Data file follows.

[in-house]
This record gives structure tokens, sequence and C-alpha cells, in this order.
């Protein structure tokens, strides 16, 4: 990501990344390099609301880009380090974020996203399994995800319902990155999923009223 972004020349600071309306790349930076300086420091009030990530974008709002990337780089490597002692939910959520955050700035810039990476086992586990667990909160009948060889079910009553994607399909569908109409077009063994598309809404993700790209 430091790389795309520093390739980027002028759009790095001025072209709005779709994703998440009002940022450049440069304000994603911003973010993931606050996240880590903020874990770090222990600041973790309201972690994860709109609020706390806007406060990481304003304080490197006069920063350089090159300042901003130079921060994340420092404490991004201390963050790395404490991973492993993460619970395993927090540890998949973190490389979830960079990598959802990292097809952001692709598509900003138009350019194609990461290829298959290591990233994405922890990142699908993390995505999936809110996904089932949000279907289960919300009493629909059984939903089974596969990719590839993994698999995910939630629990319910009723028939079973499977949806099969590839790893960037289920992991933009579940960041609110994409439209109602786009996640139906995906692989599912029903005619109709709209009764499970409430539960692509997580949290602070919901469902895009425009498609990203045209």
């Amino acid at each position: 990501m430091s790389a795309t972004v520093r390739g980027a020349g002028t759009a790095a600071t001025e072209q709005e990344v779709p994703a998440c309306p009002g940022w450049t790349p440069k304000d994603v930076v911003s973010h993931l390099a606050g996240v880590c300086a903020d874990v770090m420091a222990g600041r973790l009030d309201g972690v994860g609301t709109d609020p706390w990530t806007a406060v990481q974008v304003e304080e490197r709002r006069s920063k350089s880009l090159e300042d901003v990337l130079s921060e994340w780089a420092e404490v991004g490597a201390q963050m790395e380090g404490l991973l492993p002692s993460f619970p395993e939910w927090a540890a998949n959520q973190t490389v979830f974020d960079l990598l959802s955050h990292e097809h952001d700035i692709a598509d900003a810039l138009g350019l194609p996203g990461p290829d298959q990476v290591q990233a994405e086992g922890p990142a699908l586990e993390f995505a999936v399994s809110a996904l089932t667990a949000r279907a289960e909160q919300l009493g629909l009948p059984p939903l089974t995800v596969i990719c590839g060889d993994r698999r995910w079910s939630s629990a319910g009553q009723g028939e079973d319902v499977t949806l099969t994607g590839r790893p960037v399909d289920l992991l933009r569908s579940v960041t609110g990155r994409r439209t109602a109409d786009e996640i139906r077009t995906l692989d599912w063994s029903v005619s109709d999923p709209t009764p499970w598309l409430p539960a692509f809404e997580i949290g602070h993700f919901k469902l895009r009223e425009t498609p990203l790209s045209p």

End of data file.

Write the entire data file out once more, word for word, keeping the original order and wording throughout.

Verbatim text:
[in-house]
This record gives structure tokens, sequence and C-alpha cells, in this order.
């Protein structure tokens, strides 16, 4: 990501990344390099609301880009380090974020996203399994995800319902990155999923009223 972004020349600071309306790349930076300086420091009030990530974008709002990337780089490597002692939910959520955050700035810039990476086992586990667990909160009948060889079910009553994607399909569908109409077009063994598309809404993700790209 430091790389795309520093390739980027002028759009790095001025072209709005779709994703998440009002940022450049440069304000994603911003973010993931606050996240880590903020874990770090222990600041973790309201972690994860709109609020706390806007406060990481304003304080490197006069920063350089090159300042901003130079921060994340420092404490991004201390963050790395404490991973492993993460619970395993927090540890998949973190490389979830960079990598959802990292097809952001692709598509900003138009350019194609990461290829298959290591990233994405922890990142699908993390995505999936809110996904089932949000279907289960919300009493629909059984939903089974596969990719590839993994698999995910939630629990319910009723028939079973499977949806099969590839790893960037289920992991933009579940960041609110994409439209109602786009996640139906995906692989599912029903005619109709709209009764499970409430539960692509997580949290602070919901469902895009425009498609990203045209």
């Amino acid at each position: 990501m430091s790389a795309t972004v520093r390739g980027a020349g002028t759009a790095a600071t001025e072209q709005e990344v779709p994703a998440c309306p009002g940022w450049t790349p440069k304000d994603v930076v911003s973010h993931l390099a606050g996240v880590c300086a903020d874990v770090m420091a222990g600041r973790l009030d309201g972690v994860g609301t709109d609020p706390w990530t806007a406060v990481q974008v304003e304080e490197r709002r006069s920063k350089s880009l090159e300042d901003v990337l130079s921060e994340w780089a420092e404490v991004g490597a201390q963050m790395e380090g404490l991973l492993p002692s993460f619970p395993e939910w927090a540890a998949n959520q973190t490389v979830f974020d960079l990598l959802s955050h990292e097809h952001d700035i692709a598509d900003a810039l138009g350019l194609p996203g990461p290829d298959q990476v290591q990233a994405e086992g922890p990142a699908l586990e993390f995505a999936v399994s809110a996904l089932t667990a949000r279907a289960e909160q919300l009493g629909l009948p059984p939903l089974t995800v596969i990719c590839g060889d993994r698999r995910w079910s939630s629990a319910g009553q009723g028939e079973d319902v499977t949806l099969t994607g590839r790893p960037v399909d289920l992991l933009r569908s579940v960041t609110g990155r994409r439209t109602a109409d786009e996640i139906r077009t995906l692989d599912w063994s029903v005619s109709d999923p709209t009764p499970w598309l409430p539960a692509f809404e997580i949290g602070h993700f919901k469902l895009r009223e425009t498609p990203l790209s045209p």